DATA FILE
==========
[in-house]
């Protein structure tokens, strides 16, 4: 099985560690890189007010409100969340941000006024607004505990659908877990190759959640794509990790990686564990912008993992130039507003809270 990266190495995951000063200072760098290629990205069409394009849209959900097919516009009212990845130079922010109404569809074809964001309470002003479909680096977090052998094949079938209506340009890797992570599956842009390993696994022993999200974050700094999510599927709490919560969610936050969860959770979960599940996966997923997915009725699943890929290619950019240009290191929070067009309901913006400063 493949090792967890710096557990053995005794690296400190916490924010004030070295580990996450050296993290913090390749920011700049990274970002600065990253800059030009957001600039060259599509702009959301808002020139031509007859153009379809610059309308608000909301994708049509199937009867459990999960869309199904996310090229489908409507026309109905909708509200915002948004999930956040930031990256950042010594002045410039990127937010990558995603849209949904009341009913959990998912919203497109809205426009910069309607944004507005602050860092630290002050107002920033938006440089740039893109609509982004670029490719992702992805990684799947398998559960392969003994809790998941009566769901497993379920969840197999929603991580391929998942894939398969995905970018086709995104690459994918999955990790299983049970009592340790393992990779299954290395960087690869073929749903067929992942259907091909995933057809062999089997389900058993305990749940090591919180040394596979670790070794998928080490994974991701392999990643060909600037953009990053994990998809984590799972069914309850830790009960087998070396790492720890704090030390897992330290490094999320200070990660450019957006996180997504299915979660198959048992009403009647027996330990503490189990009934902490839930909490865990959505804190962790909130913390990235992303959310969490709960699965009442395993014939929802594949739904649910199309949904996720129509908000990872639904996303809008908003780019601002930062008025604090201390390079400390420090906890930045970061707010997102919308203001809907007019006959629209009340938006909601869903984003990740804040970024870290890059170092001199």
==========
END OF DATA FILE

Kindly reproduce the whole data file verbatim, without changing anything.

[in-house]
């Protein structure tokens, strides 16, 4: 099985560690890189007010409100969340941000006024607004505990659908877990190759959640794509990790990686564990912008993992130039507003809270 990266190495995951000063200072760098290629990205069409394009849209959900097919516009009212990845130079922010109404569809074809964001309470002003479909680096977090052998094949079938209506340009890797992570599956842009390993696994022993999200974050700094999510599927709490919560969610936050969860959770979960599940996966997923997915009725699943890929290619950019240009290191929070067009309901913006400063 493949090792967890710096557990053995005794690296400190916490924010004030070295580990996450050296993290913090390749920011700049990274970002600065990253800059030009957001600039060259599509702009959301808002020139031509007859153009379809610059309308608000909301994708049509199937009867459990999960869309199904996310090229489908409507026309109905909708509200915002948004999930956040930031990256950042010594002045410039990127937010990558995603849209949904009341009913959990998912919203497109809205426009910069309607944004507005602050860092630290002050107002920033938006440089740039893109609509982004670029490719992702992805990684799947398998559960392969003994809790998941009566769901497993379920969840197999929603991580391929998942894939398969995905970018086709995104690459994918999955990790299983049970009592340790393992990779299954290395960087690869073929749903067929992942259907091909995933057809062999089997389900058993305990749940090591919180040394596979670790070794998928080490994974991701392999990643060909600037953009990053994990998809984590799972069914309850830790009960087998070396790492720890704090030390897992330290490094999320200070990660450019957006996180997504299915979660198959048992009403009647027996330990503490189990009934902490839930909490865990959505804190962790909130913390990235992303959310969490709960699965009442395993014939929802594949739904649910199309949904996720129509908000990872639904996303809008908003780019601002930062008025604090201390390079400390420090906890930045970061707010997102919308203001809907007019006959629209009340938006909601869903984003990740804040970024870290890059170092001199």